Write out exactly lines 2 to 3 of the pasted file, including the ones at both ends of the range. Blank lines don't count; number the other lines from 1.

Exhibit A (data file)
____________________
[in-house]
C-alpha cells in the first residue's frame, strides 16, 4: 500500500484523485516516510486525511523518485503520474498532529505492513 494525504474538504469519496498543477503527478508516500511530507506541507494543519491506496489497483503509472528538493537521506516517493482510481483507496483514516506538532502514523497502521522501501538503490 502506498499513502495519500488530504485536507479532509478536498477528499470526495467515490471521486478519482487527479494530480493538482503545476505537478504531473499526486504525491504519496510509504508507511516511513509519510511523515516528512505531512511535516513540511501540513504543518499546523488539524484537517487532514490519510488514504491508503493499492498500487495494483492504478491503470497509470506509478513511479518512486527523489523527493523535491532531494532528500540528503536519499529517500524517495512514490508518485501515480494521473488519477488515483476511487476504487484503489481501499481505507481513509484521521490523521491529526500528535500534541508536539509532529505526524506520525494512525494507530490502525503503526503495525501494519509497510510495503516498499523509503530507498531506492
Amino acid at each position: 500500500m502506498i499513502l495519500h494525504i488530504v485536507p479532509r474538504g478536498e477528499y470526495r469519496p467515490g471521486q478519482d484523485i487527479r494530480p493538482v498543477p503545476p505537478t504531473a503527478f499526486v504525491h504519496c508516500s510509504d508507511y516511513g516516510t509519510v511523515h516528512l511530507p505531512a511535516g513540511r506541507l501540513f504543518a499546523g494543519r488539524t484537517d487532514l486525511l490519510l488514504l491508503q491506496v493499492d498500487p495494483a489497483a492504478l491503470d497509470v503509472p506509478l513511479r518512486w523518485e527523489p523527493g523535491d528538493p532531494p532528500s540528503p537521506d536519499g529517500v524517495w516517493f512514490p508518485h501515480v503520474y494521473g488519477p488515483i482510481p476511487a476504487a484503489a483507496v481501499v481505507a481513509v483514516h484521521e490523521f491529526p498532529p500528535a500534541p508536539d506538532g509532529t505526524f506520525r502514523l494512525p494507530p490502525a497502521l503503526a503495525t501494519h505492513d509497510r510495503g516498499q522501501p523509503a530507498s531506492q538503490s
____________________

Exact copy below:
C-alpha cells in the first residue's frame, strides 16, 4: 500500500484523485516516510486525511523518485503520474498532529505492513 494525504474538504469519496498543477503527478508516500511530507506541507494543519491506496489497483503509472528538493537521506516517493482510481483507496483514516506538532502514523497502521522501501538503490 502506498499513502495519500488530504485536507479532509478536498477528499470526495467515490471521486478519482487527479494530480493538482503545476505537478504531473499526486504525491504519496510509504508507511516511513509519510511523515516528512505531512511535516513540511501540513504543518499546523488539524484537517487532514490519510488514504491508503493499492498500487495494483492504478491503470497509470506509478513511479518512486527523489523527493523535491532531494532528500540528503536519499529517500524517495512514490508518485501515480494521473488519477488515483476511487476504487484503489481501499481505507481513509484521521490523521491529526500528535500534541508536539509532529505526524506520525494512525494507530490502525503503526503495525501494519509497510510495503516498499523509503530507498531506492
Amino acid at each position: 500500500m502506498i499513502l495519500h494525504i488530504v485536507p479532509r474538504g478536498e477528499y470526495r469519496p467515490g471521486q478519482d484523485i487527479r494530480p493538482v498543477p503545476p505537478t504531473a503527478f499526486v504525491h504519496c508516500s510509504d508507511y516511513g516516510t509519510v511523515h516528512l511530507p505531512a511535516g513540511r506541507l501540513f504543518a499546523g494543519r488539524t484537517d487532514l486525511l490519510l488514504l491508503q491506496v493499492d498500487p495494483a489497483a492504478l491503470d497509470v503509472p506509478l513511479r518512486w523518485e527523489p523527493g523535491d528538493p532531494p532528500s540528503p537521506d536519499g529517500v524517495w516517493f512514490p508518485h501515480v503520474y494521473g488519477p488515483i482510481p476511487a476504487a484503489a483507496v481501499v481505507a481513509v483514516h484521521e490523521f491529526p498532529p500528535a500534541p508536539d506538532g509532529t505526524f506520525r502514523l494512525p494507530p490502525a497502521l503503526a503495525t501494519h505492513d509497510r510495503g516498499q522501501p523509503a530507498s531506492q538503490s